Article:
p1 + p2 + p3 + guide_area() + plot_layout(ncol = 2, guides = "collect")

9.1.2 Modifying subplots

One of the tenets of patchwork is that the plots remain as standard ggplot objects until rendered. This means that they are amenable to modification after they have been assembled. The specific plots can by retrieved and set with [[]] indexing:

p12 <- p1 + p2
p12[[2]] <- p12[[2]] + theme_light()

Often though, it is necessary to modify all subplots at once to e.g. give them a common theme. patchwork provides the & for this scenario:

p1 + p4 & theme_minimal()

This can also be used to give plots a common axis if they share the same aesthetic on that axis:

p1 + p4 & scale_y_continuous(limits = c(0, 45))

9.1.3 Adding annotation

Once plots have been assembled, they start to form a single unit. This also means that titles, subtitles, and captions will often pertain to the full ensemble and not individual plots. Titles etc. can be added to patchwork plots using the plot_annotation() function.

p34 <- p3 + p4 + plot_annotation(
  title = "A closer look at the effect of drive train in cars",
  caption = "Source: mpg dataset in ggplot2"

The titles formatted according to the theme specification in the plot_annotation() call.

p34 + plot_annotation(theme = theme_gray(base_family = "mono"))

As the global theme often follows the theme of the subplots, using & along with a theme object will modify the global theme as well as the themes of the subplots

p34 & theme_gray(base_family = "mono")

Another type of annotation, known especially in scientific literature, is to add tags to each subplot that will then be used to identify them in the text and caption. ggplot2 has the tag element for exactly this and patchwork offers functionality to set this automatically using the tag_levels argument. It can generate automatic levels in latin characters, arabic numerals, or roman numerals

p123 <- p1 | (p2 / p3)
p123 + plot_annotation(tag_levels = "I") # Uppercase roman numerics

An additional feature is that it is possible to use nesting to define new tagging levels:

p123[[2]] <- p123[[2]] + plot_layout(tag_level = "new")
p123 + plot_annotation(tag_levels = c("I", "a"))

As can be seen, patchwork offers a long range of possibilities when it comes to arranging plots, and the API scales with the level of complexity of the assembly, from simply using + to place multiple plots in the same area, to using nesting, layouts, and annotations to create advanced custom layouts.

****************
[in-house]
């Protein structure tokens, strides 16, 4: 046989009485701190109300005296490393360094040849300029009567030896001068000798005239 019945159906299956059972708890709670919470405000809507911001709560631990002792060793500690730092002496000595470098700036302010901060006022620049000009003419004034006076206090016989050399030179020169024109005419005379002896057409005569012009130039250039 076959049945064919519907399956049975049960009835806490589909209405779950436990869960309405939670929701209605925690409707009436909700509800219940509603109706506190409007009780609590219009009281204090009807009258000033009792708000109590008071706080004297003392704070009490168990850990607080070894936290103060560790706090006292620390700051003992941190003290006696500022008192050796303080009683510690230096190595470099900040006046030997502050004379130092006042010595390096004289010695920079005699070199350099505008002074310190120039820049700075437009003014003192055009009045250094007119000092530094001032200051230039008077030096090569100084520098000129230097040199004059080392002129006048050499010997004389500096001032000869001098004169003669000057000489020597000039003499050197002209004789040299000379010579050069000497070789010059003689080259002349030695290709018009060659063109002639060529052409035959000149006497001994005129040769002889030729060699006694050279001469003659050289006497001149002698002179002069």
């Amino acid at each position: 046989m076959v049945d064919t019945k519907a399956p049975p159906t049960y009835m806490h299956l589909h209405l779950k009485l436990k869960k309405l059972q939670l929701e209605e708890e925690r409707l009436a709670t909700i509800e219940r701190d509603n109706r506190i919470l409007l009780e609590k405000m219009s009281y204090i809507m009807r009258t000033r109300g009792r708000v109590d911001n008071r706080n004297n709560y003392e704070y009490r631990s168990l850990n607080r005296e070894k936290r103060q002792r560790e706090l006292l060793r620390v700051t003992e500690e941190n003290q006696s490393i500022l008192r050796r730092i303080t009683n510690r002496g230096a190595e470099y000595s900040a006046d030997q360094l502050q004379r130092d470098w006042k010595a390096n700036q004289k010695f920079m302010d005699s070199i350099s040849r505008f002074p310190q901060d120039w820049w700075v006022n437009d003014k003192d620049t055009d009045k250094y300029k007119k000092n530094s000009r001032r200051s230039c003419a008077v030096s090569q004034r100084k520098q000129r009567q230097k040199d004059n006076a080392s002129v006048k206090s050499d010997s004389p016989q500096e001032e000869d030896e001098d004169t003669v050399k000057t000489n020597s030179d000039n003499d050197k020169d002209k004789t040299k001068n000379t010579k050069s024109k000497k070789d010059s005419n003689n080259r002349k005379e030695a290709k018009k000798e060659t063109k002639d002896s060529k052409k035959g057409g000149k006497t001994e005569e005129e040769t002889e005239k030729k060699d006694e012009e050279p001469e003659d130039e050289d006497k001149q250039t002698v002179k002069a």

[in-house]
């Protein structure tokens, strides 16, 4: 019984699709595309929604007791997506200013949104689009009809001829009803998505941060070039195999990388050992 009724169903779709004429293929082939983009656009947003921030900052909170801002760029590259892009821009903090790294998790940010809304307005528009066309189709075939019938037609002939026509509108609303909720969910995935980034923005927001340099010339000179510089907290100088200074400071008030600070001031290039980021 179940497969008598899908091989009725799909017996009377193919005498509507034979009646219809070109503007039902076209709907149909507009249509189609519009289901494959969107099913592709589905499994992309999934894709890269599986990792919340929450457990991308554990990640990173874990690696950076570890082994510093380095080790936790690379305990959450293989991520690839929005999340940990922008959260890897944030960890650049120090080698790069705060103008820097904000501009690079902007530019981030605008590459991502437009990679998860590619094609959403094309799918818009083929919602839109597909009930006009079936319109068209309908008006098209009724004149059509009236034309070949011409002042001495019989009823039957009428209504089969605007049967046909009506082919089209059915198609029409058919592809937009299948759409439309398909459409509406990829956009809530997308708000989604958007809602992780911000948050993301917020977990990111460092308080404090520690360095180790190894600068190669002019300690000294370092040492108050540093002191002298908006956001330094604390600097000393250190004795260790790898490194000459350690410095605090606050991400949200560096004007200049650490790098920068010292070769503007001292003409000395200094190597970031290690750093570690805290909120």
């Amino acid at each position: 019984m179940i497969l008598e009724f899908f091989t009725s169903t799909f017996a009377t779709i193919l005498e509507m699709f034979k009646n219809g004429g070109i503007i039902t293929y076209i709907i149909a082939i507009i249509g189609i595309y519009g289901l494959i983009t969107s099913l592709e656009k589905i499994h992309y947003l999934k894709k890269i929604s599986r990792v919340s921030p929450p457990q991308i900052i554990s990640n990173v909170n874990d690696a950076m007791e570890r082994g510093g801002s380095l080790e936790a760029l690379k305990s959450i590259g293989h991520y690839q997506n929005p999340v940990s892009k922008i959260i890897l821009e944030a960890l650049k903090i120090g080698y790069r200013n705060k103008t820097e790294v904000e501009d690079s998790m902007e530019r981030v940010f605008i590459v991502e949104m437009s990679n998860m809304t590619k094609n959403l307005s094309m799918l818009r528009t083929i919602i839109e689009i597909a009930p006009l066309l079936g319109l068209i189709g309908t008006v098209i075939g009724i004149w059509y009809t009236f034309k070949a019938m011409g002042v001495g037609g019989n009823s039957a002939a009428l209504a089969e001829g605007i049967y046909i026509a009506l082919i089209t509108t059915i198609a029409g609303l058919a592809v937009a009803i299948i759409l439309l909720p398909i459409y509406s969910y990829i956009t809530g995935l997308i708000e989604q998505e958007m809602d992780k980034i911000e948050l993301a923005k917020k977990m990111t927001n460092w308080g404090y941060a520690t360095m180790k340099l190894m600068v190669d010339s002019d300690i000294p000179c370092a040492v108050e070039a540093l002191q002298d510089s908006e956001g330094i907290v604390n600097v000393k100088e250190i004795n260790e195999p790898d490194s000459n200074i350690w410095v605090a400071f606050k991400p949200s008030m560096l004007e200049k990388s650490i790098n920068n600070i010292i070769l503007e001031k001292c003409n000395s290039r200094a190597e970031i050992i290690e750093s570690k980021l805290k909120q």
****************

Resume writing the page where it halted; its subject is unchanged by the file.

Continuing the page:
9.2 Arranging plots on top of each other

While a lot of the functionality in patchwork is concerned with aligning plots in a grid, it also allows you to make insets, i.e. small plots placed on top of another plot. The functionality for this is wrapped in the inset_element() function which serves to mark the given plot as an inset to be placed on the preceding plot, along with recording the wanted placement etc. The basic usage is like this:

p1 + inset_element(p2, left = 0.5, bottom = 0.4, right = 0.9, top = 0.95)

The position is specified by given the left, right, top, and bottom location of the inset. The default is to use npc units which goes from 0 to 1 in the given area, but any grid::unit() can be used by giving them explicitly. The location is by default set to the panel area, but this can be changed with the align_to argument. Combining all this we can place an inset exactly 15 mm from the top right corner like this:

p1 + 
    left = 0.4, 
    bottom = 0.4, 
    right = unit(1, "npc") - unit(15, "mm"), 
    top = unit(1, "npc") - unit(15, "mm"),
    align_to = "full"

insets are not confined to ggplots. Any graphics supported by wrap_elements() can be used, including patchworks:

p24 <- p2 / p4 + plot_layout(guides = "collect")
p1 + inset_element(p24, left = 0.5, bottom = 0.05, right = 0.95, top = 0.9)

A nice feature of insets is that they behave as standard patchwork subplots until they are rendered. This means that they are amenable to modifications after assembly, e.g. using &:

p12 <- p1 + inset_element(p2, left = 0.5, bottom = 0.5, right = 0.9, top = 0.95)
p12 & theme_bw()

And auto tagging works as expected as well:

p12 + plot_annotation(tag_levels = "A")

9.3 Wrapping up

This chapter has given a brief overview of some of the composition possibilities provided by patchwork, but is in no way exhaustive. Patchwork provides support for more than just ggplots and allows you to combine grid and base graphic elements with your plots as well if need be. It also allows even more complex designs using the area() constructor instead of the textual representation showcased here. All of these functionalities and many more are covered in the different guides available on its website: https://patchwork.data-imaginist.com